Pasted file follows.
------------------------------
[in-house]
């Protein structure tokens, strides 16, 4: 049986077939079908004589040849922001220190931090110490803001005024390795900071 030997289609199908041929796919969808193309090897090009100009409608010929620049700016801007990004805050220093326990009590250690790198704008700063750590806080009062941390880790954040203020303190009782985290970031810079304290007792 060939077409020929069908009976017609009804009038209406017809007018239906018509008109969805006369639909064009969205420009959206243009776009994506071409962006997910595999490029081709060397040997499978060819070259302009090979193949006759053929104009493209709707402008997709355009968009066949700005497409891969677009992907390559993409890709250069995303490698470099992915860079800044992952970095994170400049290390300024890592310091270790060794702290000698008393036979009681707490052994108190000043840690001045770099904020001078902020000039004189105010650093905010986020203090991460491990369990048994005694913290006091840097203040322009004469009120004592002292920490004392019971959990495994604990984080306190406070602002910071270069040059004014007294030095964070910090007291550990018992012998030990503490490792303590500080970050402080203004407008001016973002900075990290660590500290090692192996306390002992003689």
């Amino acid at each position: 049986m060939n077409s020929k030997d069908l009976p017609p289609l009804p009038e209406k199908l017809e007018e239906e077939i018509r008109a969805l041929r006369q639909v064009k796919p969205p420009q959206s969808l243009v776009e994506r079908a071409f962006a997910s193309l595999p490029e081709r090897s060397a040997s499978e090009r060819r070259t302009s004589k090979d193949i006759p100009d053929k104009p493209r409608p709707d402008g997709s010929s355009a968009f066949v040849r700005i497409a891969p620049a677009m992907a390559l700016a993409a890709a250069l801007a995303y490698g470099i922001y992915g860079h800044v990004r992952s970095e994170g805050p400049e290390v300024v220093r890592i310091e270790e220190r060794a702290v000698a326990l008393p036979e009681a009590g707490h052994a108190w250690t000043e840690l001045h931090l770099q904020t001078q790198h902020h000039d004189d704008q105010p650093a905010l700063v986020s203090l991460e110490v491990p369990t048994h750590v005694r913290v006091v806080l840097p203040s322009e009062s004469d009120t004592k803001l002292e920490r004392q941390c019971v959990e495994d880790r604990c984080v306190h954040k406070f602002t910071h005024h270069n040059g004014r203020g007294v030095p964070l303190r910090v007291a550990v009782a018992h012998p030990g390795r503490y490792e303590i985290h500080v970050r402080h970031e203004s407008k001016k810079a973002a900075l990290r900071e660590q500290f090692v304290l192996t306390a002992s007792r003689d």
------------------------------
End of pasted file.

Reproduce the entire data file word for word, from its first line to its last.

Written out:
[in-house]
């Protein structure tokens, strides 16, 4: 049986077939079908004589040849922001220190931090110490803001005024390795900071 030997289609199908041929796919969808193309090897090009100009409608010929620049700016801007990004805050220093326990009590250690790198704008700063750590806080009062941390880790954040203020303190009782985290970031810079304290007792 060939077409020929069908009976017609009804009038209406017809007018239906018509008109969805006369639909064009969205420009959206243009776009994506071409962006997910595999490029081709060397040997499978060819070259302009090979193949006759053929104009493209709707402008997709355009968009066949700005497409891969677009992907390559993409890709250069995303490698470099992915860079800044992952970095994170400049290390300024890592310091270790060794702290000698008393036979009681707490052994108190000043840690001045770099904020001078902020000039004189105010650093905010986020203090991460491990369990048994005694913290006091840097203040322009004469009120004592002292920490004392019971959990495994604990984080306190406070602002910071270069040059004014007294030095964070910090007291550990018992012998030990503490490792303590500080970050402080203004407008001016973002900075990290660590500290090692192996306390002992003689």
């Amino acid at each position: 049986m060939n077409s020929k030997d069908l009976p017609p289609l009804p009038e209406k199908l017809e007018e239906e077939i018509r008109a969805l041929r006369q639909v064009k796919p969205p420009q959206s969808l243009v776009e994506r079908a071409f962006a997910s193309l595999p490029e081709r090897s060397a040997s499978e090009r060819r070259t302009s004589k090979d193949i006759p100009d053929k104009p493209r409608p709707d402008g997709s010929s355009a968009f066949v040849r700005i497409a891969p620049a677009m992907a390559l700016a993409a890709a250069l801007a995303y490698g470099i922001y992915g860079h800044v990004r992952s970095e994170g805050p400049e290390v300024v220093r890592i310091e270790e220190r060794a702290v000698a326990l008393p036979e009681a009590g707490h052994a108190w250690t000043e840690l001045h931090l770099q904020t001078q790198h902020h000039d004189d704008q105010p650093a905010l700063v986020s203090l991460e110490v491990p369990t048994h750590v005694r913290v006091v806080l840097p203040s322009e009062s004469d009120t004592k803001l002292e920490r004392q941390c019971v959990e495994d880790r604990c984080v306190h954040k406070f602002t910071h005024h270069n040059g004014r203020g007294v030095p964070l303190r910090v007291a550990v009782a018992h012998p030990g390795r503490y490792e303590i985290h500080v970050r402080h970031e203004s407008k001016k810079a973002a900075l990290r900071e660590q500290f090692v304290l192996t306390a002992s007792r003689d």